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Home Feature news 'Everything is toxic' — Firefighting entrepreneurs hope to clean up their profession

‘Everything is toxic’ — Firefighting entrepreneurs hope to clean up their profession

Firefighters/entrepreneurs behind FireRein are shaking-up the industry with a game-changing invention

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Zackery Hodgen was always hustling to make a few extra bucks as a kid. He raised chickens at his family home in Napanee, Ont., so he could sell the eggs. He also sold firewood and had another sideline raising sheep, a flock he grew from three to 100 members before selling the whole lot to pay for his college tuition.

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In addition to all the farm-related enterprises, he bought a house, fixed it up and flipped it for a tidy penny at the age of 20, at a time when his overriding ambition was to become a professional forest firefighter in northern Manitoba.

“It’s the ultimate adrenaline rush,” Hodgen said. “Instead of getting into a firetruck, you get into a helicopter.”

Flying into a fire, he would see the smoke, flames and water bombers buzzing around, and then he would be in the middle of the action, tying into a water source and fighting the fire.

It was an intoxicating experience. The money was good, too, and it became even better when Hodgen transitioned from fighting forest fires to working in the oilfields as an industrial paramedic. His run of experiences in the West looked great on a resumé back East, and led to what he imagined would be his dream job with the Belleville Fire Department in Ontario.

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Dreams change. Within a year, the old entrepreneurial itch had kicked in. Hodgen quit the full-time gig in Belleville for a volunteer post with a fire brigade near Napanee, and went into business with his neighbour, Steve Montgomery, and Quincy Emmons, a local fire captain.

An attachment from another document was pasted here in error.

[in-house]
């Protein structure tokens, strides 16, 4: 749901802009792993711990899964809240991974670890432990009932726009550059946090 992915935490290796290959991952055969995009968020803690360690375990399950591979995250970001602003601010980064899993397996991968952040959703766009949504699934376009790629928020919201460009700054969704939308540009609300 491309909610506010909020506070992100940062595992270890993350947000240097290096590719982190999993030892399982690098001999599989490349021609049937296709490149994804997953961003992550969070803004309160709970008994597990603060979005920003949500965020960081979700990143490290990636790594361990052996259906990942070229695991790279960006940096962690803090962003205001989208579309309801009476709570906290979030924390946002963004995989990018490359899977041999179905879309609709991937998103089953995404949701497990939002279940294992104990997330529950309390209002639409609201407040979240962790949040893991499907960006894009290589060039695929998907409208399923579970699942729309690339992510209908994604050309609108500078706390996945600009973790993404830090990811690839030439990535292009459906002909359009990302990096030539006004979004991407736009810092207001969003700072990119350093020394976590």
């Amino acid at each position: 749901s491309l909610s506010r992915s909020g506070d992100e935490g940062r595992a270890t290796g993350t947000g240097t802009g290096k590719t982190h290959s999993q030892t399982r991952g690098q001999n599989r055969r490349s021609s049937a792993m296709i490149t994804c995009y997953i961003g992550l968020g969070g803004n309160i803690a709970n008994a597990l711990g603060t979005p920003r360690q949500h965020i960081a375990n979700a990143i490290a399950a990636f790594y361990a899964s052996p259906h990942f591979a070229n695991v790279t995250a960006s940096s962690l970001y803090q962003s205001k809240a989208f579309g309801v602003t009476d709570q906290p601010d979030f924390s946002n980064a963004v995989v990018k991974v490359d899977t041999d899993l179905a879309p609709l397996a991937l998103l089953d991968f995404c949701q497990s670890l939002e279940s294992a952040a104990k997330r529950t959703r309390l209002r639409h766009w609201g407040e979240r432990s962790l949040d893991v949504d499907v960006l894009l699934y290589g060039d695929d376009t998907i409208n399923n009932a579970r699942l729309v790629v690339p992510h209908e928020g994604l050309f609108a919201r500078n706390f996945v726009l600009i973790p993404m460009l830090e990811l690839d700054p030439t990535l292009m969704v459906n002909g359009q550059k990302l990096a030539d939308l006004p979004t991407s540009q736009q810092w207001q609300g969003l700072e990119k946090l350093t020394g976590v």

Zackery Hodgen, Peter Sells, and Quincy Emmons, co-founders of FireRein Inc. in Napanee want to get their food-grade, biodegradable hydrogel fire suppressant into the hands of firefighters around the world. Photo by Meghan Balogh/The Whig-Standard/Postmedia Network files

“As firefighters, we are exposed to the nasty bi-products of what is burning on the scene, everything is toxic,” he said. “But, ultimately, the products that we are using to actually fight the fires are also toxic, impacting not just firefighters’ health, but the general health of the community.”

Firefighting’s dirty, open secret is that the foams crews traditionally use to “paint” a surface and help quash a blaze are full of nasty chemicals. Chemicals that can potentially leach into groundwater sources, and that are currently the subject of a $40-million class-action lawsuit in Mississippi Mills, Ont., where a group of residents are suing the federal government, alleging foams that were used at a national fire research lab contaminated their well water.

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Foams could likewise pollute the bodies of the firefighters deploying them, just another job hazard in an occupation with cancer rates about 10 per cent higher than the general population, according to Len Garis, a retired Surrey Fire Service chief, who currently serves as an adjunct professor at the University of the Fraser Valley and a research scientist with the BC Injury Research and Prevention Unit.

Representatives from FireRein demonstrate how quickly the company’s new gel additive, Eco-Gel, can put out a a standard wood fire and not re-ignite.
Representatives from FireRein demonstrate how quickly the company’s new gel additive, Eco-Gel, can put out a a standard wood fire and not re-ignite. Photo by Julia McKay/The Whig-Standard/Postmedia Network files